Queensland’s acting premier, Steven Miles, has rejected calls for a major inquiry into lobbying and the politicisation of the public service.

A review by Prof Peter Coaldrake has already found that government lobbying is widespread, escalating and lacks proper regulation.

“The lobbyist register is not doing the job which was intended,” he wrote in an interim report released on Thursday.

The report also found strong evidence of politicisation in the public service and ministerial staffer “overreach”.

The Liberal National party leader, David Crisafulli, said a commission of inquiry should be established to look into the allegations, but Miles rejected those calls.

“Royal commissions go to matters of criminal conduct, corrupt conduct. Nothing that has been raised here go to those matters,” Miles told reporters on Friday.

“And so an inquiry of that kind wouldn’t give us the kind of useful public policy advice that Peter Coaldrake is going to.”

There were 988 registered meetings between lobbyists and government ministers or officials in 2020/21, four times the average annual amount over the previous nine years.

Coaldrake said actual lobbying contacts may be up to fives times higher than the figure recorded, due to increasing instances of unregulated lobbying.

People who aren’t legally defined as “lobbyists”, such as lawyers or consultants, have no legal obligation to declare lobbying.

Coaldrake also raised concerns about the public’s perception of Labor-aligned Anacta Strategies.

The lobbying firm has been acting for clients to influence the government and worked on Annastacia Palaszczuk’s re-election campaign in 2020.

“This can leave the public sceptical about even the strongest protections against conflict,” Coaldrake said in the report.

The Coaldrake review has also heard that unnamed ministers and senior public servants had skirted accountability, while unqualified ministerial staffers were “overreaching”.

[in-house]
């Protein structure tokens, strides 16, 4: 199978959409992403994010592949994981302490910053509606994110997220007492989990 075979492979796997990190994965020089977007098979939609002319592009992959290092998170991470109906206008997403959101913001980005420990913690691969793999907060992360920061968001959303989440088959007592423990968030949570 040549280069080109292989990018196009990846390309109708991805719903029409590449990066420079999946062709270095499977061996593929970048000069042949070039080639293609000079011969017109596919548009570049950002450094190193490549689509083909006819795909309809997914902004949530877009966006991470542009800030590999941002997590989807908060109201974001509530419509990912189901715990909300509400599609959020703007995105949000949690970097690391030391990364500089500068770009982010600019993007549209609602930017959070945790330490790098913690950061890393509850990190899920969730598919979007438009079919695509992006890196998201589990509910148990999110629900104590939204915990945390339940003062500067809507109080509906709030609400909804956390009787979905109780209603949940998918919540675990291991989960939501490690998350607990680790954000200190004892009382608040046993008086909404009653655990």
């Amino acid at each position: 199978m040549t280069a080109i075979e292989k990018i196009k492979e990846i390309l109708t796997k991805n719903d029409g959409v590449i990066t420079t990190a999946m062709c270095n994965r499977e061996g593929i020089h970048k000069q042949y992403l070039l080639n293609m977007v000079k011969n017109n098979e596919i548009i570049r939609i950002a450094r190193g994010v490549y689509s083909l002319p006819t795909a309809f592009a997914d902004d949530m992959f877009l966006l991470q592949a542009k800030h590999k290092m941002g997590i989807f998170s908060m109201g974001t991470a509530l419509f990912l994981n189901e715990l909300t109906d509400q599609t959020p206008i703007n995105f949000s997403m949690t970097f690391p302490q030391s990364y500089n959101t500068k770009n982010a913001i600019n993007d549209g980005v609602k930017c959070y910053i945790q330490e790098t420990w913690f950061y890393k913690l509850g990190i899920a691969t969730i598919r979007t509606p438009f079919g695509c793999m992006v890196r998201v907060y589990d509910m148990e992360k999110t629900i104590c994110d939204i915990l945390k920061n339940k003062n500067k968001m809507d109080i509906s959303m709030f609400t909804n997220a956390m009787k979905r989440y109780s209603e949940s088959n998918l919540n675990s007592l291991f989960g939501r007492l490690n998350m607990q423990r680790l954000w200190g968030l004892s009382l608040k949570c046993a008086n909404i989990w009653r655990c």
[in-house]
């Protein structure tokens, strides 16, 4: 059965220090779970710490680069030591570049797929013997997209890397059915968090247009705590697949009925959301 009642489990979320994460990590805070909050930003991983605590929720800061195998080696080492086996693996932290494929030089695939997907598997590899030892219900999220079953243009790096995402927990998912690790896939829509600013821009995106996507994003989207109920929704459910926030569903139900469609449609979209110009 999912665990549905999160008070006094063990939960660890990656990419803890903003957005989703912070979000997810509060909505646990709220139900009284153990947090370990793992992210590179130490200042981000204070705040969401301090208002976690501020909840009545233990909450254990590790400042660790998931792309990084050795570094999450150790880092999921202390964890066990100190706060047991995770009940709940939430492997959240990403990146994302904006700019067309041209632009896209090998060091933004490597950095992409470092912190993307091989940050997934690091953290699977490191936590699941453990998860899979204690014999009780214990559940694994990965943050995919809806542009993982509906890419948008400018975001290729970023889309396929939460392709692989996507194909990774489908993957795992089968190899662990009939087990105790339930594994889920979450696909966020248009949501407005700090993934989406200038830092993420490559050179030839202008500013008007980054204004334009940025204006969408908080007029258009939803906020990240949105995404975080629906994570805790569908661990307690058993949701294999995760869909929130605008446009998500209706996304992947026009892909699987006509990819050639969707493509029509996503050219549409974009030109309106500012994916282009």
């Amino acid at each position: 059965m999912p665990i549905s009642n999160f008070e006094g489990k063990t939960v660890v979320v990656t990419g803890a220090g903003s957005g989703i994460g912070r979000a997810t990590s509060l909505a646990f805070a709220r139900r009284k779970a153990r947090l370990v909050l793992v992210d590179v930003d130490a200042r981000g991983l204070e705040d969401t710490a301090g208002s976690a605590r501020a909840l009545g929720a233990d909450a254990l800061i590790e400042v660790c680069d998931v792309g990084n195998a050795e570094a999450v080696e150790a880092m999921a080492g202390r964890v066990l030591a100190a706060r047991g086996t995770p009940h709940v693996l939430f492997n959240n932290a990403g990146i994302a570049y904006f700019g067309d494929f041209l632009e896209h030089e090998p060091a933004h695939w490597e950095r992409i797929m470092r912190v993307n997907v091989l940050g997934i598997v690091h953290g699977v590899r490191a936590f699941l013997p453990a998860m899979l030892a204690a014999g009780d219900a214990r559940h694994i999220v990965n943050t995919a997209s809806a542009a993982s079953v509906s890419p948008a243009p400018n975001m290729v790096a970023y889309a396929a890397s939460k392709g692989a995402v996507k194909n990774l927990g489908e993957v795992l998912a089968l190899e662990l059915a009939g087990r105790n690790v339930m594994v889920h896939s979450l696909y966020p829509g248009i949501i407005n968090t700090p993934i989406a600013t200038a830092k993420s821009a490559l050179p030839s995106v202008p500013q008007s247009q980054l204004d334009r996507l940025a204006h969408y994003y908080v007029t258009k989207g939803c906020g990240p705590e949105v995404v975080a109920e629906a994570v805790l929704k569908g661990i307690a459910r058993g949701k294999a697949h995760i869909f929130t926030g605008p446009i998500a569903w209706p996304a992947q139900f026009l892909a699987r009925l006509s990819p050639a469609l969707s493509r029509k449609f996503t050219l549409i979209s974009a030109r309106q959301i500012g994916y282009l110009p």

Senior bureaucrats told staff to “sanitise” ministerial advice or alter it to align with what was presumed to be a minister’s position.

One director general even prevented a report from “reaching the minister’s ears” so that the minister could deny knowing about it.

Coaldrake said public servants weren’t necessarily acting under pressure, but taking it upon themselves to protect ministers.

“The effect is to have a public service whose motivations are partly informed by a self-imposed obligation to ‘protect’ the minister, which is at variance with its proper practice,” the report said.

Meanwhile, some ministerial staffers, many of whom have no experience outside university politics, had directed public servants in some instances.

Coaldrake said while there’s a ministerial code of conduct, awareness and observance of the rules were uneven.

“This review in its next phase will be considering what steps, if any, are needed to ensure that the code has teeth and is observed,” the report said.

Miles said the review was clearly not the whitewash that government critics expected it to be, but raised important areas for reform.

He said the government was looking forward to the final report and recommendations.

“We’ve never said we will be perfect,” the acting premier said.

“This is a government determined to continue to do better, determined to take on advice about how we can do better.

“We commissioned this report, we will hear the findings and we’ll implement them.”

Source: The Guardian